From Chuck Lane

Questions for The Book of Psalm

Calvary Christian Fellowship

Questions for each Psalm. (Not from J. Vernon McGee)

1. Who is the Psalmist?

The author is not named, however Acts 4:25 credits David with at least the first verse.

2. Who is/are the speaker(s)?

  • 2:1-3. The voice of man focusing on mankind
  • 2:4-5. The voice of man focusing on God
  • 2:6. God speaks
  • 2:7. The Son speaks
  • 2:7-9. Father God speaks to Son
  • 2:10-12. Holy Spirit speaks to man

3. Who is the audience?

Creation, in particular mankind. The eternal trinity.

4. List those described in the Psalm? How are they described (adjectives used, actions given, consequences prescribed)? Examples from the Bible? Do you know people like this?

  • Mankind as heathen and people: Why do the heathen [Gentiles] rage, and the people [Jews] imagine a vain thing? [2.1]


The word “vain” (common in the Bible; Thou shalt not use . . .) means “empty.” Whatever has brought so many together will not be accomplished. There social movement will be in vain.


  • They are also joined by kings and counselors, against God and his anointed: The kings of the earth set themselves, and the rulers take counsel together, against the LORD, and against his anointed, saying [2.2]

Not just a “social movement” but a world-wide movement, with the only opposition apparently being the LORD and his “anointed,” which means Messiah (Hebrew), Christos (Greek), Christ (English).

So when did this protest start?

Interesting that David is credited with verse 1 in Acts 4:25, while what comes before is a description of how this protest against the LORD and his anointed began during the first recorded persecution of the church. The events of Peter and John’s healing of the lame man at the temple gate, their preaching and arrest that ensued, and their charge not to teach Jesus under threat and their miraculous release are followed by
Acts 4:23-30.

Key words are Lord, thou art God.
Acts 4:24 . . . we don’t seem to be sure of that today . . . followed by David’s attestation of things to be Acts 4:25-27 . . . the beginning of this movement against the LORD and his anointed . . . which continues to grow like a snowball. And the Lord tell us that the tares must grow with the wheat Matthew 13:24-39 , until the time comes, and then He will take care of the separating.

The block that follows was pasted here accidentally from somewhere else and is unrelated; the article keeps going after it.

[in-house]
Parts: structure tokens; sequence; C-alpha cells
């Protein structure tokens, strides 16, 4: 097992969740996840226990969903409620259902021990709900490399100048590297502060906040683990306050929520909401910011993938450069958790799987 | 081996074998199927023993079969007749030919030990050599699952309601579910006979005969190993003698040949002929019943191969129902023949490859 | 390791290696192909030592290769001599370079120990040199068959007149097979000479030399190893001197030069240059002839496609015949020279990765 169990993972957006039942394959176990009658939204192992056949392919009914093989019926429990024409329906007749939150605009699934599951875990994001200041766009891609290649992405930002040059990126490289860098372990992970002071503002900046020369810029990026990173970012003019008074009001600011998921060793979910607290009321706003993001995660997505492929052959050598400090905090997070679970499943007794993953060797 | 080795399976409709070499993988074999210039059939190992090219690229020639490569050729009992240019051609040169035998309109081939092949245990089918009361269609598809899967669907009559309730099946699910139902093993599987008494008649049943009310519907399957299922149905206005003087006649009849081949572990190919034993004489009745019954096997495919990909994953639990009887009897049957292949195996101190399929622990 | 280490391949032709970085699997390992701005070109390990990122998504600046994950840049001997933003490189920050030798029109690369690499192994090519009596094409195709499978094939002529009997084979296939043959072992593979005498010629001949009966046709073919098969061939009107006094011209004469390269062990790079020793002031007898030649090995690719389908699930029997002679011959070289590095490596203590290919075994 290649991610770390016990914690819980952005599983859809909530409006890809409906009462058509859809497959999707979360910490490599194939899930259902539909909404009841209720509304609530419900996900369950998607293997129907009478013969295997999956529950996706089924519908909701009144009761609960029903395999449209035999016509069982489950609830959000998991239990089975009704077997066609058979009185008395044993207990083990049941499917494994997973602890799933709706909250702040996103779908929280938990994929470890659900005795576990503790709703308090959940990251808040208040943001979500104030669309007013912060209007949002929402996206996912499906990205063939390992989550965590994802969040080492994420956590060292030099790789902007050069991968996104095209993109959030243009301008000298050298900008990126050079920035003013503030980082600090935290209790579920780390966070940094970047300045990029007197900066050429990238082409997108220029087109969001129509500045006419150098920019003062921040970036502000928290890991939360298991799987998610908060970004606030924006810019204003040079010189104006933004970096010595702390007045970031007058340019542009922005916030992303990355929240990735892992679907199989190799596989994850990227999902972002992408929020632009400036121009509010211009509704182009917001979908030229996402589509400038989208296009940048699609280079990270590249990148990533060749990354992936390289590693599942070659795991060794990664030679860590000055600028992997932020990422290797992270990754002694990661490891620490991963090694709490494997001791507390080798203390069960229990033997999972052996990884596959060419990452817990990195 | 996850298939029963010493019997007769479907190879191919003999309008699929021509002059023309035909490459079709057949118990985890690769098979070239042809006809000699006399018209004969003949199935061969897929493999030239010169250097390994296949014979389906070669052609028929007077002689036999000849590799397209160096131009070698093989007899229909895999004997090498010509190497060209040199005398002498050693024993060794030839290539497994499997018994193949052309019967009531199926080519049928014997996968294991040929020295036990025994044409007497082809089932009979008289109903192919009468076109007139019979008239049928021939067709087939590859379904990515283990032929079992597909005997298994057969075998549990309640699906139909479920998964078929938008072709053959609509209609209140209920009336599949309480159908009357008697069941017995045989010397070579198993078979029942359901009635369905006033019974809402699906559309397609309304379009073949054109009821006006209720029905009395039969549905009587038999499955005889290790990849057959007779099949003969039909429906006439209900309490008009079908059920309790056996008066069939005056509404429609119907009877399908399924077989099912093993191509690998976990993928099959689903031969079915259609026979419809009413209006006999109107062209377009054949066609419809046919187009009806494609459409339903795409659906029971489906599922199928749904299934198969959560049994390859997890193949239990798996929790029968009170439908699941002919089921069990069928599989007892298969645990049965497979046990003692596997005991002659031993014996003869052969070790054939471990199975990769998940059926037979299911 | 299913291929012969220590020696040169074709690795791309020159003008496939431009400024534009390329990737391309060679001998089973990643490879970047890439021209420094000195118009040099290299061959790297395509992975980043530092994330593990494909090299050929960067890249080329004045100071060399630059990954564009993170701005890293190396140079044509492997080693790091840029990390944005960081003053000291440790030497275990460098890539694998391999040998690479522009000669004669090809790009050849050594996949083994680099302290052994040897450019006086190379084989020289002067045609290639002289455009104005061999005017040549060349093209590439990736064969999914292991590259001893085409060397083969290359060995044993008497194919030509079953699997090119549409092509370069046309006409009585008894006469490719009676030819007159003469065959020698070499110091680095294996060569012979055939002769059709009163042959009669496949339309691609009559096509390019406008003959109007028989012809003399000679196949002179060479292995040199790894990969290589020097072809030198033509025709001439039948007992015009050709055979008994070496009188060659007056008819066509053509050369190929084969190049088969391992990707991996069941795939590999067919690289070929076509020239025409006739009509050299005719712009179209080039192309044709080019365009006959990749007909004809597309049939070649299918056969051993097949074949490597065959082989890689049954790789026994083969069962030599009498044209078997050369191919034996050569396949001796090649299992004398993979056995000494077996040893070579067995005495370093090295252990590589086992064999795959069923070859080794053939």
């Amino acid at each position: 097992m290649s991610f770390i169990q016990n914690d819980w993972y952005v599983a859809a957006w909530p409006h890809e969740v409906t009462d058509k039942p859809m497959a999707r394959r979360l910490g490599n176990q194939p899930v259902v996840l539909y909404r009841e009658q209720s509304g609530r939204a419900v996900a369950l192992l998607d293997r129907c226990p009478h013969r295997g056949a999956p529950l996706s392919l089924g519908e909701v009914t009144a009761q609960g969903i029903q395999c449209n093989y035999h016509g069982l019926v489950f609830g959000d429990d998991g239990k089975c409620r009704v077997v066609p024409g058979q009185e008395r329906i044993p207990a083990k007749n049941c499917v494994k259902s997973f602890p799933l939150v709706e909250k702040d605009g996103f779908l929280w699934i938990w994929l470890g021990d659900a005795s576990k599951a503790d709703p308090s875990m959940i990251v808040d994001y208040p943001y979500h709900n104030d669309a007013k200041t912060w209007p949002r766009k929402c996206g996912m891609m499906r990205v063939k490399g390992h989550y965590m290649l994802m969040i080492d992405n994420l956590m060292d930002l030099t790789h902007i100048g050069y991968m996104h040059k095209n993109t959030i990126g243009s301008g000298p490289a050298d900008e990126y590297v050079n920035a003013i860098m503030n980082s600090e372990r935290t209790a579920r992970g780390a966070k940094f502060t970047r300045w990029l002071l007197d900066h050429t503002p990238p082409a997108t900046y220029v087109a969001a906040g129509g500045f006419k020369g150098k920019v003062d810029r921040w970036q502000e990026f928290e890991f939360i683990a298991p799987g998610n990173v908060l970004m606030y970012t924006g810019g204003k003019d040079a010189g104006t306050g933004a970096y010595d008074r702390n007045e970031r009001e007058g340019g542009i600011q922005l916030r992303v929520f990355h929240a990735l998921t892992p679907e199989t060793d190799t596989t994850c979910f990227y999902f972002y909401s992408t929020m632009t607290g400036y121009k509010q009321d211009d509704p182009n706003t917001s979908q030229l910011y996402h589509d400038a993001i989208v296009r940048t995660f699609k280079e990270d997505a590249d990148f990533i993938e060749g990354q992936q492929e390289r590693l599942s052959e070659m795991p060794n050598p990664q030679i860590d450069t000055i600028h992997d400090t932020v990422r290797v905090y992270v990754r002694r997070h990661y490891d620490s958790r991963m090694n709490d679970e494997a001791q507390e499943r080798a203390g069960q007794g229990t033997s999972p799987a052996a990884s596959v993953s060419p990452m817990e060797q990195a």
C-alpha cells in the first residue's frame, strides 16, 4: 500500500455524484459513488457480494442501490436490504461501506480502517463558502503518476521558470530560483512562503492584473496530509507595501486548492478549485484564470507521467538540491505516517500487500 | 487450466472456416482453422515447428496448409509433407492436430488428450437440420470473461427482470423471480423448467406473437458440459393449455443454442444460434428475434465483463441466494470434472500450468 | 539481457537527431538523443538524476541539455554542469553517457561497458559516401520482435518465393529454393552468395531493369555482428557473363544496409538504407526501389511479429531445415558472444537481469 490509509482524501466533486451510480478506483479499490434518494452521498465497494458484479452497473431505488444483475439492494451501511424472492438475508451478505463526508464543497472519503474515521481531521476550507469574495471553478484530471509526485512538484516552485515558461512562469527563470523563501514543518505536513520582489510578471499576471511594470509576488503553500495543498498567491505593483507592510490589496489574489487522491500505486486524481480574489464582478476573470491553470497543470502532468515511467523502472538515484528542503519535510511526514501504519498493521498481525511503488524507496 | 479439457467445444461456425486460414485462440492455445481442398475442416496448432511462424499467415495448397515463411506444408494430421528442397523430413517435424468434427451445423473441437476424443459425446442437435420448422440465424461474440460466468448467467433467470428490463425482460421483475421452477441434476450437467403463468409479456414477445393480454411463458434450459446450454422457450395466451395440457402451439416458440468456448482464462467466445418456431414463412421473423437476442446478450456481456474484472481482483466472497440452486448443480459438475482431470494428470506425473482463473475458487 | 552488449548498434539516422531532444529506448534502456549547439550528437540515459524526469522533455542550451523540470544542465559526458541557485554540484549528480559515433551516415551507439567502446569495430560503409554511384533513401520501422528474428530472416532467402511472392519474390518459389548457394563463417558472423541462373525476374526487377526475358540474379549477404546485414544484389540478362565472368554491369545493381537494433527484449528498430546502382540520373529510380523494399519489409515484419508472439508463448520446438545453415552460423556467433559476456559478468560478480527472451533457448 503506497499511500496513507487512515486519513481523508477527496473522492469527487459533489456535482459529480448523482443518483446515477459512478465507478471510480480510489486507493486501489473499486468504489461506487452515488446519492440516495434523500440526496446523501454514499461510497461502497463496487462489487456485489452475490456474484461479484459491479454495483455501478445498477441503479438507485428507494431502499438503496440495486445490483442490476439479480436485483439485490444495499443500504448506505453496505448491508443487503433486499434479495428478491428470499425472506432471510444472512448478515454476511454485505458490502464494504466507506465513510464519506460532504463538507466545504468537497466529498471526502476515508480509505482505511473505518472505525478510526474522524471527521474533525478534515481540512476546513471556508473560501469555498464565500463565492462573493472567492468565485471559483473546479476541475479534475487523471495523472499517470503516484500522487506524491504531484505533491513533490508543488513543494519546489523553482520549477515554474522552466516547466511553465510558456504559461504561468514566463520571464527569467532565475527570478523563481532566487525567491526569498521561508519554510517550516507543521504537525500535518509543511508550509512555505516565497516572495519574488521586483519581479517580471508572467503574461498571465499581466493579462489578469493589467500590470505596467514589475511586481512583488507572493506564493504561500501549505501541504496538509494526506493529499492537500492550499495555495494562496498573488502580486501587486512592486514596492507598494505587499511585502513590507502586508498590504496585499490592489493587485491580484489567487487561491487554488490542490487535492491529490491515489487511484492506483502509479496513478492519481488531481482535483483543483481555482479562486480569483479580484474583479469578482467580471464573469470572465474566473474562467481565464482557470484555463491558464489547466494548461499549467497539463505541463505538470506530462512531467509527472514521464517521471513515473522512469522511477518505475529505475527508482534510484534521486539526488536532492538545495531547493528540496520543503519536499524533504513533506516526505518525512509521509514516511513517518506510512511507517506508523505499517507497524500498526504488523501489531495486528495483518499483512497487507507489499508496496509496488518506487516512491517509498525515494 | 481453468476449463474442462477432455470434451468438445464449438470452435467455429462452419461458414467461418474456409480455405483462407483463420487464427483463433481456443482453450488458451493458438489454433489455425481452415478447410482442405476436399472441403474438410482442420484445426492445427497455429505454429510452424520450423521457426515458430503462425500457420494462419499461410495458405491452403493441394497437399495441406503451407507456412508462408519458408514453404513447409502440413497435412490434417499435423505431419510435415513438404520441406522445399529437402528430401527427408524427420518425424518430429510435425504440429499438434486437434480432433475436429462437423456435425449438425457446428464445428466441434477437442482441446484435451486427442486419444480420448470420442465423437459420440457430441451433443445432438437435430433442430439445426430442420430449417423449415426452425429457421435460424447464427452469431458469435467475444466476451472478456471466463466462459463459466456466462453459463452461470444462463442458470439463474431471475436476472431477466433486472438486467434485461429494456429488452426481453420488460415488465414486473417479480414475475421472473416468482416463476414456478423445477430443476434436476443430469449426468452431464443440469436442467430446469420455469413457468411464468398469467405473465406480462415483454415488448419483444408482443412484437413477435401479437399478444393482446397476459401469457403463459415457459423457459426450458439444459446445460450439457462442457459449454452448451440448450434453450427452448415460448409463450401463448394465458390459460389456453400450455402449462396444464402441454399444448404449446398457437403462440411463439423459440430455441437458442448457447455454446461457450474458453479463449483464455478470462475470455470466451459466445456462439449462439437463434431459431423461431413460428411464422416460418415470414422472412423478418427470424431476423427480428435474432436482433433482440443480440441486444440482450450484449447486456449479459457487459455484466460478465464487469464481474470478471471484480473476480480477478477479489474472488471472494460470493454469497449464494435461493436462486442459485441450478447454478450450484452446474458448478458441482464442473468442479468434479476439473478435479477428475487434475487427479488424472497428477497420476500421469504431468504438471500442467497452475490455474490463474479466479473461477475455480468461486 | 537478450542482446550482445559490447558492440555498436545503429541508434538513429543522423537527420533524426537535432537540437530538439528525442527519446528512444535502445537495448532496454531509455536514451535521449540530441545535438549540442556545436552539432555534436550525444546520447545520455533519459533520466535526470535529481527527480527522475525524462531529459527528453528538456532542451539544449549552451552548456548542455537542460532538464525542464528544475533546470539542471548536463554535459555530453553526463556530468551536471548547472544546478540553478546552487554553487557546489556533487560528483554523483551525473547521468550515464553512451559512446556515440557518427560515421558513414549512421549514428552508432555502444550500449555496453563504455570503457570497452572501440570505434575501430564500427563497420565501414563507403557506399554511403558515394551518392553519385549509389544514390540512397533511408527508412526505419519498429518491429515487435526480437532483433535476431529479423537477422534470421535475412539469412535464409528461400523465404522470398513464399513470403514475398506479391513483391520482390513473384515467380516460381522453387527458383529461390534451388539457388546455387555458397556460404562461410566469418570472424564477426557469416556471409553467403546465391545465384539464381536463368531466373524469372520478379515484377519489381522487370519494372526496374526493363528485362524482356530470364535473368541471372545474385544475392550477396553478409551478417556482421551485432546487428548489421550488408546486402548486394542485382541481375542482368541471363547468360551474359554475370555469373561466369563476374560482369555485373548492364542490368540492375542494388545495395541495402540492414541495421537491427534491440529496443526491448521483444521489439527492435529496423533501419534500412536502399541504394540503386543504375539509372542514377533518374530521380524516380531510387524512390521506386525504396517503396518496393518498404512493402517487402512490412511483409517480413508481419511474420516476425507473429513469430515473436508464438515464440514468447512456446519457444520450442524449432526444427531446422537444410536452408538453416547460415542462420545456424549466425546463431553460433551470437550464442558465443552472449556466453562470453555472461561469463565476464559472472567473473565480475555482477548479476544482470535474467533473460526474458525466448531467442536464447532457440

So how close are we?


  • Mankind rejecting what God has done. Let us break their bands asunder, and cast away their cords from us. [2:3] What are bands? Marriage is one . . . need I say more. Yes, they are breaking that band, and indeed, it began long, long ago. And down a slippery slope it has gone, growing into quite a snowball.


And cords? The Ten Commandments are cords. . . . Did you know that not giving someone what they want when they want it is hate? And if you truly loved me like a “real Christian” you wouldn’t offend me with your “warnings” and criticisms. “Judge not lest thou be judged!”



  • God let’s mankind know His response, through mankind. He that sitteth in the heavens shall laugh: the Lord shall have them in derision. [2:4]

There is humor in the Bible, but He’s not being funny here. I think this verse is complimented by a verse from my Isaiah devotion this morning Isaiah 29:16.


Is vanity to be esteemed?

  • Mankind also knows about judgment. Then shall he speak unto them in his wrath, and vex them in his sore displeasure. [2:5]

John 3:19 ; Habakkuk 2:4


One of the great quotes from J.R. Tolkien in The Hobbit is about God’s plan and how God’s plan will be accomplished with you, or without you. That you can choose to be part of God’s plan, or not . . . but He knows what you are going to do, as well as what is going to happen. And He has told us so. Here is Tolkien’s version: